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kblagrandeur

6 posts in 807 days


#8 posted 09-26-2014 04:21 PM

Thanks, all, for the feedback! Table will be indoors (picture was just an example of a zinc-topped table) and is solid maple.

View jdh122's profile

jdh122

879 posts in 2285 days


#9 posted 09-26-2014 06:03 PM

Not sure about maple wood, but google reveals that maple syrup has a pH of about 5.15 and sap has a pH 6-7.3. These may not reflect the actual numbers for the wood, but suggest to me that it’s unlikely that the wood is more than slightly acidic.

-- Jeremy, in the Acadian forests

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TopamaxSurvivor

17677 posts in 3144 days


#10 posted 09-27-2014 08:06 AM

If you could get enough of the wood to soak it in water for a few days to create a liquid solution of suitable strength, you could place it on a piece of ziinc and see if there is any reaction. I think a large puddle of water on a piece of zinc plate would be enough with careful observation. I’m no chemist, but I believe if it is acidic, it will give off tiny hydrogen bubbles.

-- Bob in WW ~ "some old things are lovely, warm still with life ... of the forgotten men who made them." - D.H. Lawrence

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mrg

659 posts in 2467 days


#11 posted 09-27-2014 02:16 PM

Here is a PDF that may help you decipher if zinc is going to corrode. A quick read shows that the Ph balance drops in wood as it dries. Also check the library for the Encyclopedia of Corrosion Technology.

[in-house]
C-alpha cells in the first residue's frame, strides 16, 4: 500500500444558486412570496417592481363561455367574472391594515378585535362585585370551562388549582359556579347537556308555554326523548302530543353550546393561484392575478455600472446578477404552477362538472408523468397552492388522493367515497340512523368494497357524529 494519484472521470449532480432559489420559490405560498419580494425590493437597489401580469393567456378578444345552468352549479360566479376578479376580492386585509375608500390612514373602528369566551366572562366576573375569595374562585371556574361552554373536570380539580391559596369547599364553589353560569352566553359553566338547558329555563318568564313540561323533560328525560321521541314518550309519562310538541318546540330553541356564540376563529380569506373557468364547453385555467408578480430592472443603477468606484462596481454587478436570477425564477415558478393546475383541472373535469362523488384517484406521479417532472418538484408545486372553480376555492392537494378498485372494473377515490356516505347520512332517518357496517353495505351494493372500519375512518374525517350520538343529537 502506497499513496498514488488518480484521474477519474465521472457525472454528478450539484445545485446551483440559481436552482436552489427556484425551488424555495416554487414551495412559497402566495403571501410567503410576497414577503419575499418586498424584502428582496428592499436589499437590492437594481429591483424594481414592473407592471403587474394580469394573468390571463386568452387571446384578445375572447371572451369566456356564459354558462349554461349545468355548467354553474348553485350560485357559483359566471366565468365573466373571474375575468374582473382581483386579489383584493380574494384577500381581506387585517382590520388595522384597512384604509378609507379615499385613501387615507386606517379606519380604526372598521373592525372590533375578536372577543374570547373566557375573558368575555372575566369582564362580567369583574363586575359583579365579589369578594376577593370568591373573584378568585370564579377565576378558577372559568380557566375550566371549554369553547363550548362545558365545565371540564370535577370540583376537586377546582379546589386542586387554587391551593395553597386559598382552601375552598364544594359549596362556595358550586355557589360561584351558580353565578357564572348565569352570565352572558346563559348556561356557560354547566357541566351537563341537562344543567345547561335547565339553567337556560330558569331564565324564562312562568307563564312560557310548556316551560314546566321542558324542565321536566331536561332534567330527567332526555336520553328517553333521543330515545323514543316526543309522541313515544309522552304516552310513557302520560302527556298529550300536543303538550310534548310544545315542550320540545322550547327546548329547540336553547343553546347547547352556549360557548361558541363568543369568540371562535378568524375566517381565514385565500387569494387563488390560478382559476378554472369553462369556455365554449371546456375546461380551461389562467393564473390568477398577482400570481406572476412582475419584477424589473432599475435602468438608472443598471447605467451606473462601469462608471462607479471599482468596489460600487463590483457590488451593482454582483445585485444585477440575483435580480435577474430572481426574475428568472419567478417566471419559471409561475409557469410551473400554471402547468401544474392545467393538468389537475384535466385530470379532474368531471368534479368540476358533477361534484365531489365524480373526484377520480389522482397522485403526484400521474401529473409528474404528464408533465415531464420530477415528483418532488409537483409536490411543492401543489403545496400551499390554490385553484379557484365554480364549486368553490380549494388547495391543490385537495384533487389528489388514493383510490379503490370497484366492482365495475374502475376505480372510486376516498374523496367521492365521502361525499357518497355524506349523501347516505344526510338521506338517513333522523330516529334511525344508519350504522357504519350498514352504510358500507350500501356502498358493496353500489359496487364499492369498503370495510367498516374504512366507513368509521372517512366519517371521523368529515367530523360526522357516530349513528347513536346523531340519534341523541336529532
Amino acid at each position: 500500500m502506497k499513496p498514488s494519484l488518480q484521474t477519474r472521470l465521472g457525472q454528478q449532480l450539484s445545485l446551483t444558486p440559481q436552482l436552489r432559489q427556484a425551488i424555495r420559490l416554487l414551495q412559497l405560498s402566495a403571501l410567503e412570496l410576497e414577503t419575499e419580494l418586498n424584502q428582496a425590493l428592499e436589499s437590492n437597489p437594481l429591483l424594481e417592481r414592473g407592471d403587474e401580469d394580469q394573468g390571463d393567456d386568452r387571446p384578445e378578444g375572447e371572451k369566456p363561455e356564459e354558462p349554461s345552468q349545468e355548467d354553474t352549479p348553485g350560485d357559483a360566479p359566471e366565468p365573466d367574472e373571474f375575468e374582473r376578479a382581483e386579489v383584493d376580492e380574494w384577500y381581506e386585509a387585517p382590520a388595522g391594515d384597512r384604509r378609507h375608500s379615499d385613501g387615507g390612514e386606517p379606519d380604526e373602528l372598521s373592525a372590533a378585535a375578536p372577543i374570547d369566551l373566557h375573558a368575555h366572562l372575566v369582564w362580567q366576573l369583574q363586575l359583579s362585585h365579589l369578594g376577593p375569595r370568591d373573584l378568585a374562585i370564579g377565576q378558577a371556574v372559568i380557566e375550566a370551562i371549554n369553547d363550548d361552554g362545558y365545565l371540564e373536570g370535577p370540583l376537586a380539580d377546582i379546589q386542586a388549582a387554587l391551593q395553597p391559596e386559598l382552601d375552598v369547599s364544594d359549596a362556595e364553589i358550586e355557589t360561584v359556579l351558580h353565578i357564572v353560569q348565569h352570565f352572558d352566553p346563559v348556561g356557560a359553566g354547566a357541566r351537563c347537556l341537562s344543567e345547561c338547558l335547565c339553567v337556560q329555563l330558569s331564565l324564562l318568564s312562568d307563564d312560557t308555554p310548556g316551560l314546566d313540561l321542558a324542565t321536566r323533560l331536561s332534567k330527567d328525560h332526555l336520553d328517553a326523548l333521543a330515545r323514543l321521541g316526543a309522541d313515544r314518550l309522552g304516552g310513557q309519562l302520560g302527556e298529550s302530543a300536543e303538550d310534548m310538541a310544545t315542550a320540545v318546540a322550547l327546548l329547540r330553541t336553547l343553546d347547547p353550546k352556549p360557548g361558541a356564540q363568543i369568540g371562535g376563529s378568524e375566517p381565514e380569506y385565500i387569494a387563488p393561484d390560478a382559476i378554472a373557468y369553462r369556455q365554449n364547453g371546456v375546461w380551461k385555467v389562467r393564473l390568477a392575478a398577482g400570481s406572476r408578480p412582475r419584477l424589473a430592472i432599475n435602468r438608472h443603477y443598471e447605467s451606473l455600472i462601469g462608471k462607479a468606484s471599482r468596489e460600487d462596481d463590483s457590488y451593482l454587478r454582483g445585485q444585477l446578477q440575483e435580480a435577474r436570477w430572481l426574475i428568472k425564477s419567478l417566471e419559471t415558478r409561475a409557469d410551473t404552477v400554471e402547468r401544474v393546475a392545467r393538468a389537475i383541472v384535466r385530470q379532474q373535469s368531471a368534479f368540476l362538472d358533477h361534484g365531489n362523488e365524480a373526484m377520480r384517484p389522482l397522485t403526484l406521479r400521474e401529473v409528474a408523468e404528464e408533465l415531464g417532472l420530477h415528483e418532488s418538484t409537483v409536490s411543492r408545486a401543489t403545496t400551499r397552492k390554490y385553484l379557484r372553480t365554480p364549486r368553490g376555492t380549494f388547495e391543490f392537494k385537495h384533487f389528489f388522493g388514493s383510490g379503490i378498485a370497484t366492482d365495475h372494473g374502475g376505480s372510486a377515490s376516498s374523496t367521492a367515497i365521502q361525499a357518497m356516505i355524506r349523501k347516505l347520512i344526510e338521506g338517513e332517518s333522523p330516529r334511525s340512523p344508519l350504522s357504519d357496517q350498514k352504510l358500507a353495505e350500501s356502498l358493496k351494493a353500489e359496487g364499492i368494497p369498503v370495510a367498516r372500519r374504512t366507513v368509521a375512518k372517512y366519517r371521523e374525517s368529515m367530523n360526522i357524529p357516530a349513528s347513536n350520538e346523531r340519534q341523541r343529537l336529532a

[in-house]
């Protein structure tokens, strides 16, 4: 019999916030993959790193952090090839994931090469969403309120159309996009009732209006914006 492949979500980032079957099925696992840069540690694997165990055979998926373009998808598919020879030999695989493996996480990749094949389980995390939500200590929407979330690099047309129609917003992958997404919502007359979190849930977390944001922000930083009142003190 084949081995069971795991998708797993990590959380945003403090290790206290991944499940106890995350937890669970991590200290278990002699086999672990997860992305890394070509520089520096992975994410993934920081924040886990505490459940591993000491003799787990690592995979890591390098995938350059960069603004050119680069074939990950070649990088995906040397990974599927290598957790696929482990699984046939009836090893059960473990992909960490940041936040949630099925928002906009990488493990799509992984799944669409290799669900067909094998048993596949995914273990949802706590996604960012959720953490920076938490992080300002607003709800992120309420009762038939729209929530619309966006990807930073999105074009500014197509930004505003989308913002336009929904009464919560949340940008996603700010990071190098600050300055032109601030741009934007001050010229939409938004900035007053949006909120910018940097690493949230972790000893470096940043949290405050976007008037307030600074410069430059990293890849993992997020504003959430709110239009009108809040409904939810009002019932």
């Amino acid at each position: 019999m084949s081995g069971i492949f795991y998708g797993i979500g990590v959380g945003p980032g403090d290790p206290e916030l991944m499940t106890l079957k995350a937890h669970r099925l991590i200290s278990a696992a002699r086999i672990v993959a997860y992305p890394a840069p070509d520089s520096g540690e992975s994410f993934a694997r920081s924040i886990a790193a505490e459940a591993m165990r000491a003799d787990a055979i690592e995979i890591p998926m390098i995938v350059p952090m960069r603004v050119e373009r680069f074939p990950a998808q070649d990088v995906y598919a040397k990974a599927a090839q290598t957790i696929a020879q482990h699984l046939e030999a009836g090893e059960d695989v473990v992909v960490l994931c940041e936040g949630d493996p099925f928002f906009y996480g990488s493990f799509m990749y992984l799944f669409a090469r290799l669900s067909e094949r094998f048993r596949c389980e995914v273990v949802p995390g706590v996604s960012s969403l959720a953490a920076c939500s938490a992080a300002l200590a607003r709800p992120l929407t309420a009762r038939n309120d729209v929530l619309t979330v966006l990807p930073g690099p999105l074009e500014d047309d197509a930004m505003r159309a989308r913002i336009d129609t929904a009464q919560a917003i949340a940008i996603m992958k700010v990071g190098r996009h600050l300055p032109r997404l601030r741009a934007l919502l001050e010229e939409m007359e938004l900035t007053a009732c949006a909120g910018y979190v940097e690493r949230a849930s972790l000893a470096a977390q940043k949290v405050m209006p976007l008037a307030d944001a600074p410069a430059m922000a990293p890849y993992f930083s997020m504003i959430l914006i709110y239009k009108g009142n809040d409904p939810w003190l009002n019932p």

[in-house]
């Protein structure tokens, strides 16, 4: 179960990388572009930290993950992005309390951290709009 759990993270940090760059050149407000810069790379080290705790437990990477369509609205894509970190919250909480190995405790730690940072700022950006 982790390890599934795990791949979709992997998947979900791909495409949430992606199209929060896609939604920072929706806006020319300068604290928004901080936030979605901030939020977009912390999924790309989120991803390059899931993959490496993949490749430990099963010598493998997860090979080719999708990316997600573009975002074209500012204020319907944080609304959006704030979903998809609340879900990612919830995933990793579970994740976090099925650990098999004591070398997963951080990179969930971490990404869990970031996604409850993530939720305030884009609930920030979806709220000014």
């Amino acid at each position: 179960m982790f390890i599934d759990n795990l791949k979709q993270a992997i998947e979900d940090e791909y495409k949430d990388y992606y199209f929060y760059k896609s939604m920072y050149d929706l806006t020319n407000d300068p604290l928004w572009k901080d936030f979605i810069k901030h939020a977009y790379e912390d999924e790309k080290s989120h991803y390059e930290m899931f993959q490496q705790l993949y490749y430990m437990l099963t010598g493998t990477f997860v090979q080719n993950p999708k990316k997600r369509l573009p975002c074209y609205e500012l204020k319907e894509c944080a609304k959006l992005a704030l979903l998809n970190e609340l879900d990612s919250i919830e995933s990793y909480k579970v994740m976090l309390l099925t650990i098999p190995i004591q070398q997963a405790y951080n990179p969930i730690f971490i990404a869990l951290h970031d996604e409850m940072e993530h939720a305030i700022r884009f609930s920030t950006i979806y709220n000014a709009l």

-- mrg

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kblagrandeur

6 posts in 807 days


#12 posted 09-27-2014 08:36 PM

Thank you for the thoughtful responses!

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EPJartisan

1116 posts in 2593 days


#13 posted 09-28-2014 05:08 PM

This made for a fun sunday morning quick research.. what is the PH of maple wood.

The Iranian Maple is 4.2.
Found that Sugar maple requires a soil ph of 5.5-6.8 for best health… and maple sugar has a PH between 4.8-5.5.

Found a great research article CORROSION OF METALS BY WOOD but it does not include the ph of maple.
and here is a article with a section all a bout Zinc: “Corrosion of Metals in Wood Products”.. but no mention of maple.

Ahh and now my brain hurts a bit…. hope this helps.. I found it very enlightening. thanks for the question.

-- " 'Truth' is like a beautiful flower, unique to each plant and to the season it blossoms ... 'Fact' is the root and leaf, allowing the plant grow and bloom again."

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EPJartisan

1116 posts in 2593 days


#14 posted 09-28-2014 05:09 PM

oops sorry for the repeat there, mrg :)

-- " 'Truth' is like a beautiful flower, unique to each plant and to the season it blossoms ... 'Fact' is the root and leaf, allowing the plant grow and bloom again."

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kblagrandeur

6 posts in 807 days


#15 posted 09-28-2014 07:52 PM

Thanks for taking the time to research! I found some additional references, and combined with everyone’s input, it seems that the project has a fairly low risk, at least as far as corrosion is concerned. Never covered a table with zinc before, so there are definitely other risks :)